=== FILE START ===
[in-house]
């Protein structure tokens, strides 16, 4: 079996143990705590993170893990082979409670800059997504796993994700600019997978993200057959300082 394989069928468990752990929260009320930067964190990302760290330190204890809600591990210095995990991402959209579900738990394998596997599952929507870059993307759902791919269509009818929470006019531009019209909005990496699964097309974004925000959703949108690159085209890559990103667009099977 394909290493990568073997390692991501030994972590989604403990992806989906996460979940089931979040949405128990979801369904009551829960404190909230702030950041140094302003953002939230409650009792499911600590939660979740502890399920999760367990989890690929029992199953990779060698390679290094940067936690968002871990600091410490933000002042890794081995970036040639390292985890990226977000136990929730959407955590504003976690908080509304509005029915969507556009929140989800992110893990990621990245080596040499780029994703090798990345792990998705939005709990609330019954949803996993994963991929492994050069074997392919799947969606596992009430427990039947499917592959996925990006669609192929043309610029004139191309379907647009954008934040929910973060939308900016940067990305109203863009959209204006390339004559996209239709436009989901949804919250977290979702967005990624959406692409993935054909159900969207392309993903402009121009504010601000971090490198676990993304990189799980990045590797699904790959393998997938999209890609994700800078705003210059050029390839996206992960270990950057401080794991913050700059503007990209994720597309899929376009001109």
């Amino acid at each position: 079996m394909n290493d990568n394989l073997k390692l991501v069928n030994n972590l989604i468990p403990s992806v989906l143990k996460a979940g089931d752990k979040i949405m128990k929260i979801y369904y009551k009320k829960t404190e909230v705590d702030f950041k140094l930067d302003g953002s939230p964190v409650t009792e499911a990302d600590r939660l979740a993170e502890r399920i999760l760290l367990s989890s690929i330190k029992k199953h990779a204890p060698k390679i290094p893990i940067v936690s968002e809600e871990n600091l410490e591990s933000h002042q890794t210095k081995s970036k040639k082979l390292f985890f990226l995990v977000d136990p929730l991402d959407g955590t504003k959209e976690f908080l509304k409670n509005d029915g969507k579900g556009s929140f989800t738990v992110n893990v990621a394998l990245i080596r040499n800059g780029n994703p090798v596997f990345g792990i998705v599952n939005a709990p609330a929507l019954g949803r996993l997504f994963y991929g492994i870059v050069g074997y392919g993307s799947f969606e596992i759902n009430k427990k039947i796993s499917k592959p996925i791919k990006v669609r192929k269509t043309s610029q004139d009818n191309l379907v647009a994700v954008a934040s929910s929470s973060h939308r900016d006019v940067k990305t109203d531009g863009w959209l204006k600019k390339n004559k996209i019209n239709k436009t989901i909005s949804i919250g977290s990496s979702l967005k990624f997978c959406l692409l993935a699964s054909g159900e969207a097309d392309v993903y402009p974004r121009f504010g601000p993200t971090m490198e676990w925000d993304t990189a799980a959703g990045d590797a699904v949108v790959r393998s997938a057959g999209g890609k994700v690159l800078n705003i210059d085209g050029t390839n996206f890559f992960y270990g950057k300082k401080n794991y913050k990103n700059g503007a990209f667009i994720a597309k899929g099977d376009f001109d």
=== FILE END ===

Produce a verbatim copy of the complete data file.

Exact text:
[in-house]
């Protein structure tokens, strides 16, 4: 079996143990705590993170893990082979409670800059997504796993994700600019997978993200057959300082 394989069928468990752990929260009320930067964190990302760290330190204890809600591990210095995990991402959209579900738990394998596997599952929507870059993307759902791919269509009818929470006019531009019209909005990496699964097309974004925000959703949108690159085209890559990103667009099977 394909290493990568073997390692991501030994972590989604403990992806989906996460979940089931979040949405128990979801369904009551829960404190909230702030950041140094302003953002939230409650009792499911600590939660979740502890399920999760367990989890690929029992199953990779060698390679290094940067936690968002871990600091410490933000002042890794081995970036040639390292985890990226977000136990929730959407955590504003976690908080509304509005029915969507556009929140989800992110893990990621990245080596040499780029994703090798990345792990998705939005709990609330019954949803996993994963991929492994050069074997392919799947969606596992009430427990039947499917592959996925990006669609192929043309610029004139191309379907647009954008934040929910973060939308900016940067990305109203863009959209204006390339004559996209239709436009989901949804919250977290979702967005990624959406692409993935054909159900969207392309993903402009121009504010601000971090490198676990993304990189799980990045590797699904790959393998997938999209890609994700800078705003210059050029390839996206992960270990950057401080794991913050700059503007990209994720597309899929376009001109």
């Amino acid at each position: 079996m394909n290493d990568n394989l073997k390692l991501v069928n030994n972590l989604i468990p403990s992806v989906l143990k996460a979940g089931d752990k979040i949405m128990k929260i979801y369904y009551k009320k829960t404190e909230v705590d702030f950041k140094l930067d302003g953002s939230p964190v409650t009792e499911a990302d600590r939660l979740a993170e502890r399920i999760l760290l367990s989890s690929i330190k029992k199953h990779a204890p060698k390679i290094p893990i940067v936690s968002e809600e871990n600091l410490e591990s933000h002042q890794t210095k081995s970036k040639k082979l390292f985890f990226l995990v977000d136990p929730l991402d959407g955590t504003k959209e976690f908080l509304k409670n509005d029915g969507k579900g556009s929140f989800t738990v992110n893990v990621a394998l990245i080596r040499n800059g780029n994703p090798v596997f990345g792990i998705v599952n939005a709990p609330a929507l019954g949803r996993l997504f994963y991929g492994i870059v050069g074997y392919g993307s799947f969606e596992i759902n009430k427990k039947i796993s499917k592959p996925i791919k990006v669609r192929k269509t043309s610029q004139d009818n191309l379907v647009a994700v954008a934040s929910s929470s973060h939308r900016d006019v940067k990305t109203d531009g863009w959209l204006k600019k390339n004559k996209i019209n239709k436009t989901i909005s949804i919250g977290s990496s979702l967005k990624f997978c959406l692409l993935a699964s054909g159900e969207a097309d392309v993903y402009p974004r121009f504010g601000p993200t971090m490198e676990w925000d993304t990189a799980a959703g990045d590797a699904v949108v790959r393998s997938a057959g999209g890609k994700v690159l800078n705003i210059d085209g050029t390839n996206f890559f992960y270990g950057k300082k401080n794991y913050k990103n700059g503007a990209f667009i994720a597309k899929g099977d376009f001109d």